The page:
Hassaballah, K., Mohamed, Y., Uhlenbrook, S., Biro, K., 2017. Analysis of streamflow response to land use land cover changes using satellite data and hydrological modelling: case study of Dinder and Rahad tributaries of the Blue Nile. Hydrol. Earth Syst. Sci. Discuss. 2017, 1–22. doi:10.5194/hess-2017-128

Jeuken, A., Bouaziz, L., Corzo, G., Alfonso, L., 2016. Analyzing Needs for Climate Change Adaptation in the Magdalena River Basin in Colombia, in: Filho, W.L., Musa, H., Cavan, G., O’Hare, P., Seixas, J. (Eds.), Climate Change Adaptation, Resilience and Hazards, Climate Change Management. Springer International Publishing, pp. 329–344.

López López, P., Wanders, N., Schellekens, J., Renzullo, L.J., Sutanudjaja, E.H., Bierkens, M.F.P., 2016. Improved large-scale hydrological modelling through the assimilation of streamflow and downscaled satellite soil moisture observations. Hydrol. Earth Syst. Sci. 20, 3059–3076. doi:10.5194/hess-20-3059-2016

Maat, W.H., 2015. Simulating discharges and forecasting floods using a conceptual rainfall-runoff model for the Bolivian Mamoré basin (MSc thesis). University of Twente, Enschede.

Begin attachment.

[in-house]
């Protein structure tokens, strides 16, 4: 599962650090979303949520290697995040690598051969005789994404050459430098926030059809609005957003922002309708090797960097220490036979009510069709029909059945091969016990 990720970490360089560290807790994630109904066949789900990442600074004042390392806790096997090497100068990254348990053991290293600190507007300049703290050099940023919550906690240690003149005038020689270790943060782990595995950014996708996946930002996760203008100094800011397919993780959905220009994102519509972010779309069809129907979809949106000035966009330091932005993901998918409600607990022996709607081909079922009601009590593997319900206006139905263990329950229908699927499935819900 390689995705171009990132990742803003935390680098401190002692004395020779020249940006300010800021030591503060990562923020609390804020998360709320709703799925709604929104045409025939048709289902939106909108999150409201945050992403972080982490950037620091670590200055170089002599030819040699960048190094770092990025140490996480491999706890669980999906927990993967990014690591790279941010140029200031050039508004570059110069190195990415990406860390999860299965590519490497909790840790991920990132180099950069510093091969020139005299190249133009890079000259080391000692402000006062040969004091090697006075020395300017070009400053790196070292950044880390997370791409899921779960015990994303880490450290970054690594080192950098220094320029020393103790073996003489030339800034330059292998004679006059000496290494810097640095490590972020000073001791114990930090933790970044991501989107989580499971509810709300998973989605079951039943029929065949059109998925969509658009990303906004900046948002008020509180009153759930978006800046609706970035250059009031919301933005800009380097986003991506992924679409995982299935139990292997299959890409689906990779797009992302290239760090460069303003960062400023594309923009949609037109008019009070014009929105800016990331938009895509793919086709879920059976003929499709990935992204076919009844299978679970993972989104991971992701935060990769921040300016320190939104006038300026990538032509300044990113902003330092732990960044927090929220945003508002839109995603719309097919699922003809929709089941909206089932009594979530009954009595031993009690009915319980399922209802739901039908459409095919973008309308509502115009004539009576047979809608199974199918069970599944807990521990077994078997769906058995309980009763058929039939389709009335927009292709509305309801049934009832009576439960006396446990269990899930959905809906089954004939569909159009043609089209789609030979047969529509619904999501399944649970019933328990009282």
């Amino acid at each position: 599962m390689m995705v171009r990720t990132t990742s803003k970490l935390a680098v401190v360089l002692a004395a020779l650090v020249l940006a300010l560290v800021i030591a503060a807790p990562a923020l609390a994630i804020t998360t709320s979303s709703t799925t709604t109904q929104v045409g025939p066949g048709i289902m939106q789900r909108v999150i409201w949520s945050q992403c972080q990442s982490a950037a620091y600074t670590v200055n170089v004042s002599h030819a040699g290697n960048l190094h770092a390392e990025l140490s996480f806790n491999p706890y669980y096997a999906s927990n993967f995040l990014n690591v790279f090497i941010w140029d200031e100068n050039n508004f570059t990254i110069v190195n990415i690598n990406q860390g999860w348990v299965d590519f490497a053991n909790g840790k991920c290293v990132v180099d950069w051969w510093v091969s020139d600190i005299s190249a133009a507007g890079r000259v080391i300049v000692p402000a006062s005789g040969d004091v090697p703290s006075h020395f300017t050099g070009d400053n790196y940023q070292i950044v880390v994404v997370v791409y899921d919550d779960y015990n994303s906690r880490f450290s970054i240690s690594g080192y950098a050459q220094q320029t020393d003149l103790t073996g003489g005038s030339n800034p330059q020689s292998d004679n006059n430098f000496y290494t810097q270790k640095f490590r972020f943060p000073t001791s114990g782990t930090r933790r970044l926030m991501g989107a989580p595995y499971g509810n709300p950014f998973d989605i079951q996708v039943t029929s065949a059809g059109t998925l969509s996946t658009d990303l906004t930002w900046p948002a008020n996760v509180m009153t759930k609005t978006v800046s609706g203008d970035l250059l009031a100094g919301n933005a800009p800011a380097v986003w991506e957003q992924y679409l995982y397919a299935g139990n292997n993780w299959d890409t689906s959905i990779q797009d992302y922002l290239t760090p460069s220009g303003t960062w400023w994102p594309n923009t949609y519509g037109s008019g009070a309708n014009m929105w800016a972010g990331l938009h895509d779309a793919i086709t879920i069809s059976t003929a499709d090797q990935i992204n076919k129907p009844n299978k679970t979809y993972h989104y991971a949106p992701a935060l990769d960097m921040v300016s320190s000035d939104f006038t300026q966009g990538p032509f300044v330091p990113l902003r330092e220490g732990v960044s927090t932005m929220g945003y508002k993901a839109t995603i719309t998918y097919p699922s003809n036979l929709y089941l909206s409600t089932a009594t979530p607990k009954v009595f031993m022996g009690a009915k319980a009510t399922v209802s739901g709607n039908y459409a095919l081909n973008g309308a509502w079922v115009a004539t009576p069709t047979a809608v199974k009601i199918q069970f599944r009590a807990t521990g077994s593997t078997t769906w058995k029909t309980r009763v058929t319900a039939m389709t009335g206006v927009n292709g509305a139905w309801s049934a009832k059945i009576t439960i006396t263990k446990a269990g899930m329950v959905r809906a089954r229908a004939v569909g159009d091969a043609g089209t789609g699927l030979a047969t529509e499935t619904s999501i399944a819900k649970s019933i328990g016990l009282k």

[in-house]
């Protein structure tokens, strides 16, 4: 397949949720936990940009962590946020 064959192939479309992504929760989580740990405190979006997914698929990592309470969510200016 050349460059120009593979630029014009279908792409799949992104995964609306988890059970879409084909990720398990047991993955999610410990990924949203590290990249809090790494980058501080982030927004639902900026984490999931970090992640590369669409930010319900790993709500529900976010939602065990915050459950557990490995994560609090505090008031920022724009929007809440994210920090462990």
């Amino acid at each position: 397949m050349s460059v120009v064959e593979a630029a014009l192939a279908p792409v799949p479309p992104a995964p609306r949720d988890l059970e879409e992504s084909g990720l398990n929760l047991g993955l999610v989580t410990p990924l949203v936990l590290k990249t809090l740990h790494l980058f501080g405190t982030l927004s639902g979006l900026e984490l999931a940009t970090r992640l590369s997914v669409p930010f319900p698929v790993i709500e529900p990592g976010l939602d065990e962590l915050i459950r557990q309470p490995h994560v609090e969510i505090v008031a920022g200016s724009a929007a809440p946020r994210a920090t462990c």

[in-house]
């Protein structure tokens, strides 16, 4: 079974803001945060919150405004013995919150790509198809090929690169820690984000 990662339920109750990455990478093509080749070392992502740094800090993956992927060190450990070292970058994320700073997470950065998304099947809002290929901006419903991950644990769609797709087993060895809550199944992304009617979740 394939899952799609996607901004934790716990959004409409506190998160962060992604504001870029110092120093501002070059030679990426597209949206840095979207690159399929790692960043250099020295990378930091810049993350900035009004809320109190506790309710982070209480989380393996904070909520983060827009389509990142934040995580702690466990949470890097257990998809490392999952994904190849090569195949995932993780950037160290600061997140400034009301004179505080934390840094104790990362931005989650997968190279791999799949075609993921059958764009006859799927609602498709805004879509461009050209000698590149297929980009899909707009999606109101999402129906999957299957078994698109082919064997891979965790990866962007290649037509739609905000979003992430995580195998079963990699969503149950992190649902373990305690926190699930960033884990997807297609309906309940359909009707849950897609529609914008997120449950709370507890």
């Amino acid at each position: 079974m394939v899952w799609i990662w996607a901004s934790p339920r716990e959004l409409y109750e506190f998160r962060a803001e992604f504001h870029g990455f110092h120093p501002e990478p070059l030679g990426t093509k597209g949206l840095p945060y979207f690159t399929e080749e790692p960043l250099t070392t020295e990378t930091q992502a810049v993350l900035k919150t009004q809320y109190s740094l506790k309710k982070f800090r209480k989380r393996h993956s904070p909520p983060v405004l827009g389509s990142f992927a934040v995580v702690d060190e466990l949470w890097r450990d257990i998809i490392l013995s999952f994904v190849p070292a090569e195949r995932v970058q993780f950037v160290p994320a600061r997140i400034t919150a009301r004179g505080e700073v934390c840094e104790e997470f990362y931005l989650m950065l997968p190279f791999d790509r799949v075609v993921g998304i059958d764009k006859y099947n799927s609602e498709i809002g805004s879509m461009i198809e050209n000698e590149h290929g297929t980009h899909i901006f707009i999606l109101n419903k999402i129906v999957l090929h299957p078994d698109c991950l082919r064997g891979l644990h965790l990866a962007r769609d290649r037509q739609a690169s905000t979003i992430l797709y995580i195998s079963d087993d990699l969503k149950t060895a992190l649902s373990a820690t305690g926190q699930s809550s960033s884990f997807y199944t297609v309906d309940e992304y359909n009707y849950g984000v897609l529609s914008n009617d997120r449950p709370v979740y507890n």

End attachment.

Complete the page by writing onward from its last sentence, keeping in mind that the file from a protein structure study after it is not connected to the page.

Research paper: HYDROLOGIC MODELING OF PRINCIPAL SUB-BASINS OF THE MAGDALENA-CAUCA LARGE BASIN USING WFLOW MODEL [WWW Document], n.d. . ResearchGate. URL https://www.researchgate.net/publication/280293861_HYDROLOGIC_MODELING_OF_PRINCIPAL_SUB-BASINS_OF_THE_MAGDALENA-CAUCA_LARGE_BASIN_USING_WFLOW_MODEL (accessed 4.4.17).

Tangdamrongsub, N., Steele-Dunne, S.C., Gunter, B.C., Ditmar, P.G., Weerts, A.H., 2015. Data assimilation of GRACE terrestrial water storage estimates into a regional hydrological model of the Rhine River basin. Hydrol. Earth Syst. Sci. 19, 2079–2100. doi:10.5194/hess-19-2079-2015

Tretjakova, D., 2015. Investigating the effect of using fully-distributed model and data assimilation on the performance of hydrological forecasting in the Karasu catchment, Turkey (MSc thesis). Wageningen University.

Wang, X., Zhang, J., Babovic, V., 2016. Improving real-time forecasting of water quality indicators with combination of process-based models and data assimilation technique. Ecological Indicators 66, 428–439. doi:10.1016/j.ecolind.2016.02.016